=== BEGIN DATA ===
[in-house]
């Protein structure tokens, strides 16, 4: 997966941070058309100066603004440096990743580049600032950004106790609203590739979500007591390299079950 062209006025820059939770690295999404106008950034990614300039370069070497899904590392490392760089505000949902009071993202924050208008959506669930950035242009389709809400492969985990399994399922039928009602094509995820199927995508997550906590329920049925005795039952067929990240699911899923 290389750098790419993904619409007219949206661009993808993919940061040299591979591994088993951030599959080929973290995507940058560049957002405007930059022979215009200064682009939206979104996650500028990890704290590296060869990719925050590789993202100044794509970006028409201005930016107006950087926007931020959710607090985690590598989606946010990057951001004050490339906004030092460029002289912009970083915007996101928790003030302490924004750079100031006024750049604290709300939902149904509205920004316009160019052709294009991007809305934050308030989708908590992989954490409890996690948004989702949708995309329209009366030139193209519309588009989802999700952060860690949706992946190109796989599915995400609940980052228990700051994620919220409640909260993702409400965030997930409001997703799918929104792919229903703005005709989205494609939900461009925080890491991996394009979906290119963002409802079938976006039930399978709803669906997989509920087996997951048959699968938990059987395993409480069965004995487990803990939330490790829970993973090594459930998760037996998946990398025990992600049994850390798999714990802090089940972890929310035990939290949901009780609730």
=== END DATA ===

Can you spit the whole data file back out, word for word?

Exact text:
[in-house]
């Protein structure tokens, strides 16, 4: 997966941070058309100066603004440096990743580049600032950004106790609203590739979500007591390299079950 062209006025820059939770690295999404106008950034990614300039370069070497899904590392490392760089505000949902009071993202924050208008959506669930950035242009389709809400492969985990399994399922039928009602094509995820199927995508997550906590329920049925005795039952067929990240699911899923 290389750098790419993904619409007219949206661009993808993919940061040299591979591994088993951030599959080929973290995507940058560049957002405007930059022979215009200064682009939206979104996650500028990890704290590296060869990719925050590789993202100044794509970006028409201005930016107006950087926007931020959710607090985690590598989606946010990057951001004050490339906004030092460029002289912009970083915007996101928790003030302490924004750079100031006024750049604290709300939902149904509205920004316009160019052709294009991007809305934050308030989708908590992989954490409890996690948004989702949708995309329209009366030139193209519309588009989802999700952060860690949706992946190109796989599915995400609940980052228990700051994620919220409640909260993702409400965030997930409001997703799918929104792919229903703005005709989205494609939900461009925080890491991996394009979906290119963002409802079938976006039930399978709803669906997989509920087996997951048959699968938990059987395993409480069965004995487990803990939330490790829970993973090594459930998760037996998946990398025990992600049994850390798999714990802090089940972890929310035990939290949901009780609730």